THE BELVEDERE CASTLES -WITH THE GUSTAV KLIMT COLLECTION
With the construction of Belvedere Castle , Prince Eugene of Savoy , the most successful military commander of his time, an ardent bibliophile and patron of the arts, left behind a spirited Baroque signature, which reaches from today’s Vienna Central Station to Vienna’s inner city. Prince Eugene of Savoy expressed all of his pride in his European heritage through the building of the Belvedere. The three great national styles of Baroque all come together harmoniously in this castle.
The park garden, created in the spirit of French Baroque, the double-winged castle built in Austrian Baroque style and the castle’s interior that was decorated by important Italian Baroque masters, are a mirror image of the man who commissioned them all. The original design envisioned the Belvedere as a garden castle. The architect Johann Lucas von Hildebrandt was commissioned by Prince Eugene of Savoy in 1714 to build the castle and he completed the Lower Belvedere just two years after the beginning of construction.
Together with his main competitor Johann Bernhard Fischer von Erlach, Johann Lucas von Hildebrandt executed basically all of the great public and private Viennese building projects of the time. During the reign of Maria Theresa almost all of the historical buildings of the Renaissance were destroyed and replaced with new buildings or at least completely converted to Baroque style and thus these two architects were responsible for the creation of the entire Baroque look that Vienna still today offers its visitors.
MAP OF THE BELVEDERE CASTLES Photo Gallery
The central room of the Lower Belvedere is the Marble Hall. The ceiling fresco by Martino Altomonte shows Prince Eugene as a youthful hero and as Apollo, surrounded by Muses. To the west lies the State Bedroom and to the east the Tafelzimmer – the dining room. The ceiling frescoes in the State Bedroom with the themes The Evening and The Morning are also by Altomonte. The complementary trompe l’oeil paintings – the perspectival illusionism or the 3D painting of the Baroque era, are by Marcantonio
Chiarini und Gaetano Fanti. Only a few of the rooms of the Lower Belvedere were planned as residential rooms. Most of the space was used for the Orangery and the Castle Stables.
Prince Eugene spent his youth in the Castle of Versailles. It was there that he became familiar with the art of French Baroque gardens. He invited Dominique Girard to come to Vienna to create the garden-park for the Belvedere. Girard designed the garden complementing it with his own specialty – Jeux d’eau or water games. A fountain accentuated the slope of the garden and the mirror effect of the water basin in front of the Upper Belvedere made the whole complex seem to float weightlessly.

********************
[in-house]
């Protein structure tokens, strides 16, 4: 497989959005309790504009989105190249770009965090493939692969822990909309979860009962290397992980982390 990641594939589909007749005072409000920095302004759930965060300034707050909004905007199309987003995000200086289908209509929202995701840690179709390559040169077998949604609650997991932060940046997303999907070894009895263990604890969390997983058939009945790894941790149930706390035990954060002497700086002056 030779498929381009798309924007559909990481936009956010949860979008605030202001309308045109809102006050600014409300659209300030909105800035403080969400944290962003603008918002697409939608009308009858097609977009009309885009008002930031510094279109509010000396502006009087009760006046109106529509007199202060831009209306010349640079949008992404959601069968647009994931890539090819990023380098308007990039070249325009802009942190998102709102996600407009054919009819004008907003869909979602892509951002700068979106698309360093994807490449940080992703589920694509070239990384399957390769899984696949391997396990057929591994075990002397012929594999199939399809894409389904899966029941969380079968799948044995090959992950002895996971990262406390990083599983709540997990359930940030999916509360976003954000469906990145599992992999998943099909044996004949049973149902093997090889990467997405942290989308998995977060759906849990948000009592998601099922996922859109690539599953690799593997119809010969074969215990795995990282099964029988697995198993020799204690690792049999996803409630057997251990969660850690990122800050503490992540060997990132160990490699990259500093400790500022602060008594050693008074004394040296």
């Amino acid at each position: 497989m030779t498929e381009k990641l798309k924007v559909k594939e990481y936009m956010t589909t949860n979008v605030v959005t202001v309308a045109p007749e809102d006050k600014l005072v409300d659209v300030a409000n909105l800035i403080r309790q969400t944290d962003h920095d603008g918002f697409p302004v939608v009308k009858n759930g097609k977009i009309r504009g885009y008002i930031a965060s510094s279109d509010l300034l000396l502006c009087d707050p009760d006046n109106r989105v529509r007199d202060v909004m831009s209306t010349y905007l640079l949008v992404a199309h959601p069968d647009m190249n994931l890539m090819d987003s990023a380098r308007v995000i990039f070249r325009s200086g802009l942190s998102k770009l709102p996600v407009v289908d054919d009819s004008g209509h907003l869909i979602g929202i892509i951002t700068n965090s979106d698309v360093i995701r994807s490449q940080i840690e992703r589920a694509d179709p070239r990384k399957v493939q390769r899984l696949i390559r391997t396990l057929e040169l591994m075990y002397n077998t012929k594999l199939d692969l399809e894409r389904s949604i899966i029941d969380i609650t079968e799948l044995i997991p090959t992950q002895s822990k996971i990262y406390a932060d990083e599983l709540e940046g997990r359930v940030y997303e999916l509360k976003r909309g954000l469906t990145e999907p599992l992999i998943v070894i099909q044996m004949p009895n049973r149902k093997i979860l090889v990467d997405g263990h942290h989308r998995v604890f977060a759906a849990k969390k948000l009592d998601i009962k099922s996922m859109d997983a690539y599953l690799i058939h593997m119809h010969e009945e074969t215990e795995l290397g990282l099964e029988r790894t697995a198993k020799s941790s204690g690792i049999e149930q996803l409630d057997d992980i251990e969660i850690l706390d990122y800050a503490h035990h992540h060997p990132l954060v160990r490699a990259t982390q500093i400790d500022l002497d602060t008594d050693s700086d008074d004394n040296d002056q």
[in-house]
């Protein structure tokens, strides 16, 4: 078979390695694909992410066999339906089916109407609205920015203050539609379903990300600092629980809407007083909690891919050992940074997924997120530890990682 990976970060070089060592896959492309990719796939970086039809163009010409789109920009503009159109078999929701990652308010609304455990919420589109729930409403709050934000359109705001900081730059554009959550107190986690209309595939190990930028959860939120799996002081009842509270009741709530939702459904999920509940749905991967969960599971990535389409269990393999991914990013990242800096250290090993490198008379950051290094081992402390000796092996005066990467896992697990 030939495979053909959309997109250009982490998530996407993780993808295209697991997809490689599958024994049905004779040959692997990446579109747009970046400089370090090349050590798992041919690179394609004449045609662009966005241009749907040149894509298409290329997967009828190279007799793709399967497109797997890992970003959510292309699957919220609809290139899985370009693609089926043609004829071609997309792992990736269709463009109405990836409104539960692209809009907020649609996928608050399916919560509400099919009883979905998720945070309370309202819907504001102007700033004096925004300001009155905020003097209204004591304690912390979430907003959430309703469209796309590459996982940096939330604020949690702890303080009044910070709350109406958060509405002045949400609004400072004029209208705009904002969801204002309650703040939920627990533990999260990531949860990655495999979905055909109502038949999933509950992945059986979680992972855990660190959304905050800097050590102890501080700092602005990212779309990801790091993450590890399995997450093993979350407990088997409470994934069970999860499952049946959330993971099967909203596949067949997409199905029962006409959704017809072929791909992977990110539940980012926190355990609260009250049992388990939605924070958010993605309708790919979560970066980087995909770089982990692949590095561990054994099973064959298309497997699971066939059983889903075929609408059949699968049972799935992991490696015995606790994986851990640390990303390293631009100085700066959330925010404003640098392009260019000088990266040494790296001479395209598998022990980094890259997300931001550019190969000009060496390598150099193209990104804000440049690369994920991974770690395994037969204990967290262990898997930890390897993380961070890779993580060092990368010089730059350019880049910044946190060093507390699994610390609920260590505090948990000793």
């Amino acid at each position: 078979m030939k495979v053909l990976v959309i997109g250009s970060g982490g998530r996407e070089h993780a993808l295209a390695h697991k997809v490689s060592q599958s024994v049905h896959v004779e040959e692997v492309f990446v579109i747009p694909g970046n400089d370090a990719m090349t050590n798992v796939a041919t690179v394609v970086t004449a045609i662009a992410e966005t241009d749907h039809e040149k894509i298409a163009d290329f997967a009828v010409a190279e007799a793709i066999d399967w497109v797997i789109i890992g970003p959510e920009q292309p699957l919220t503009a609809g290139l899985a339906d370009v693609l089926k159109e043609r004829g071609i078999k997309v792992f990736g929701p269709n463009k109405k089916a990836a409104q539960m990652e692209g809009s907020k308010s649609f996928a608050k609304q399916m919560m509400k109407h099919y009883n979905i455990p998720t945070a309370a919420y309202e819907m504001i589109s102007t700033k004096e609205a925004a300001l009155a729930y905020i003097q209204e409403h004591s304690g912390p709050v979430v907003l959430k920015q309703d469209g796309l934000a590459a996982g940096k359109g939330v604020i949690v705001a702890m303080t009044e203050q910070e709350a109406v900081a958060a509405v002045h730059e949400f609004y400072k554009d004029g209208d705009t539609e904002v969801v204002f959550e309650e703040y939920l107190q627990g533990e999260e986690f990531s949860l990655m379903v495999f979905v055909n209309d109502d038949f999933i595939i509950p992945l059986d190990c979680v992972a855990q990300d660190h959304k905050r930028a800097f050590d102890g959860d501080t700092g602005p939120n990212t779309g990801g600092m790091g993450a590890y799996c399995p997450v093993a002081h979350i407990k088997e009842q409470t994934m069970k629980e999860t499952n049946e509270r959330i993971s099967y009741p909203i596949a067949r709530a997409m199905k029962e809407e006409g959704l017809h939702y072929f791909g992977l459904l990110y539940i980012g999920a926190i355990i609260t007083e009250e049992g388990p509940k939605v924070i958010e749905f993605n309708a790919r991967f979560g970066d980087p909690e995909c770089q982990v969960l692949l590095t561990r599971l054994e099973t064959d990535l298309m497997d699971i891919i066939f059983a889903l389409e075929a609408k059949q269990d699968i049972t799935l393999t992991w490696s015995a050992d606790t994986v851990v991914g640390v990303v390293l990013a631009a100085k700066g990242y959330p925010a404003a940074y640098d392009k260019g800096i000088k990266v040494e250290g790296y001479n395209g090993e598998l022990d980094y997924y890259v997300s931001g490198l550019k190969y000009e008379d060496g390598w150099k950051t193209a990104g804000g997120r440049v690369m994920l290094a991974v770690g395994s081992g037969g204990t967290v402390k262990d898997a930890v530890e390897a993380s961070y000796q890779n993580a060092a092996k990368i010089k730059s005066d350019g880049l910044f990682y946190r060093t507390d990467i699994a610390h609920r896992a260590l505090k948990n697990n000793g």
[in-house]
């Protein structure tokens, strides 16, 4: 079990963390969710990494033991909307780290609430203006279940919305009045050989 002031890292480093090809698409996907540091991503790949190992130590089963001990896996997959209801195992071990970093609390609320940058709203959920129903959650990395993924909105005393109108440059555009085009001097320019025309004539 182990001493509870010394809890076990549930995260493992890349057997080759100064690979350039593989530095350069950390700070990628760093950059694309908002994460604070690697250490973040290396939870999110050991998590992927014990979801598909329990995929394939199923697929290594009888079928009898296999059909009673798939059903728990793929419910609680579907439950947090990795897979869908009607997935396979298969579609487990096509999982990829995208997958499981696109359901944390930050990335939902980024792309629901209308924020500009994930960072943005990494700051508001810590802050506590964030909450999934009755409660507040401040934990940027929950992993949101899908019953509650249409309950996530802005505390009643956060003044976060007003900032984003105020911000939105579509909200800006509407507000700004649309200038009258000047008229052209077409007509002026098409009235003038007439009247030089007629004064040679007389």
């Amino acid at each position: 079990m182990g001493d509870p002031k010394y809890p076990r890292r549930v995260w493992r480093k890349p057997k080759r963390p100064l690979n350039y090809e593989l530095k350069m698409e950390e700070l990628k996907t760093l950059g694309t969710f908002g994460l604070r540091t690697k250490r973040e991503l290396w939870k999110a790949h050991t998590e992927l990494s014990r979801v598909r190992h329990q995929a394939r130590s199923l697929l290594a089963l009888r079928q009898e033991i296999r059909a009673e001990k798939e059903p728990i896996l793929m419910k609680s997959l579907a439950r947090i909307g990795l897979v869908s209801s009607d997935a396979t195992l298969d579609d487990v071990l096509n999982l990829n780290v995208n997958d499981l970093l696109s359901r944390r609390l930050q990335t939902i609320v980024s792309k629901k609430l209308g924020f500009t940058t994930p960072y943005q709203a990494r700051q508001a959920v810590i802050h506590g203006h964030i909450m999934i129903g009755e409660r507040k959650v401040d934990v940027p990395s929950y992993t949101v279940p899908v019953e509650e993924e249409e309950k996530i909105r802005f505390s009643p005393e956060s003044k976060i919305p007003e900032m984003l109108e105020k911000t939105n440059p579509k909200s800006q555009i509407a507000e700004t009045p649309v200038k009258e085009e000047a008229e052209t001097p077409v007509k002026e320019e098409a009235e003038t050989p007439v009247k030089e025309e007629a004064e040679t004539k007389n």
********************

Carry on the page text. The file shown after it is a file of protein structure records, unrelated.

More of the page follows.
The natural incline of the grounds, the reason that the Upper Belvedere lies much higher than the Lower Belvedere, inspired the thematic selection of the garden sculptures: They portray the ascent from the underworld to Mount Olympus.
Five years after the completion of the Lower Belvedere, Johann Lucas von Hildebrandt created the Upper Belvedere. Like a system of individual pavilions, the building is divided into numerous blocks, each one adorned with its own roof construction. At the time of construction the reference to the empty “Turkish tents” that were left behind for Prince Eugene on the battlefields by the fleeing Turks was well understood.
The Upper Belvedere
The impressive Sala terrena on the ground floor of the Upper Belvedere was laid out as a splendid grotto. Columns in form of atlantes carry the heavy ceiling on their shoulders. A Marble Hall is also at the center of this building. It is adorned with a ceiling fresco by Carlo Innocenzo Carlone. The frescoes in the chapel are by the same artist. The altarpiece in the chapel is by Francesco Solimena.
Located around the Marble Hall are the residential rooms in which today important works of the century and the Viennese Art Nouveau are shown. Certainly the best-known part of this museum is the world’s largest collection of works by the painter Gustav Klimt.
After his death, Prince Eugene of Savoy found his last resting place in a chapel in St. Stephen’s Cathedral that was created especially for him. His heart was buried near Turin in the Basilica of Superga, which houses many of the tombs of the House of Savoy.
The heirs of the Prince sold the Belvedere castle complex to Empress Maria Theresa. The Belvedere remained in the possession of the Habsburg family and the last to live here was the heir apparent Franz Ferdinand who was assassinated in Sarajevo in 1914.
The Austrian State Treaty (the act which officially ended the Allied occupation and re-established Austria as a sovereign state after World War II) was signed on May 15, 1955 in Belvedere Castle and presented to the crowds in the park by the Austrian Federal Chancellor Leopold Figl.
Oberes Belvedere | Upper Belvedere Castle
Address: Prinz Eugen-Str. 27, 1030 Vienna
Public transport: Underground: U1, U2, U4 Karlsplatz > Tram D – Schloss Belvedere
Fin de siecle and the Vienna Secession
(Klimt, Schiele and Kokoschka)
Osterreichische Galerie Belvedere
Opening hours: daily 10 am to 6 pm
Unteres Belvedere und Orangerie | Lower Belvedere & Orangery
Address: Rennweg 6, 1030 Vienna
Public transport: Underground: U1, U2, U4 Karlsplatz > Tram D – Schloss
daily 10 am to 6 pm
Wednesday 10 am to 9 pm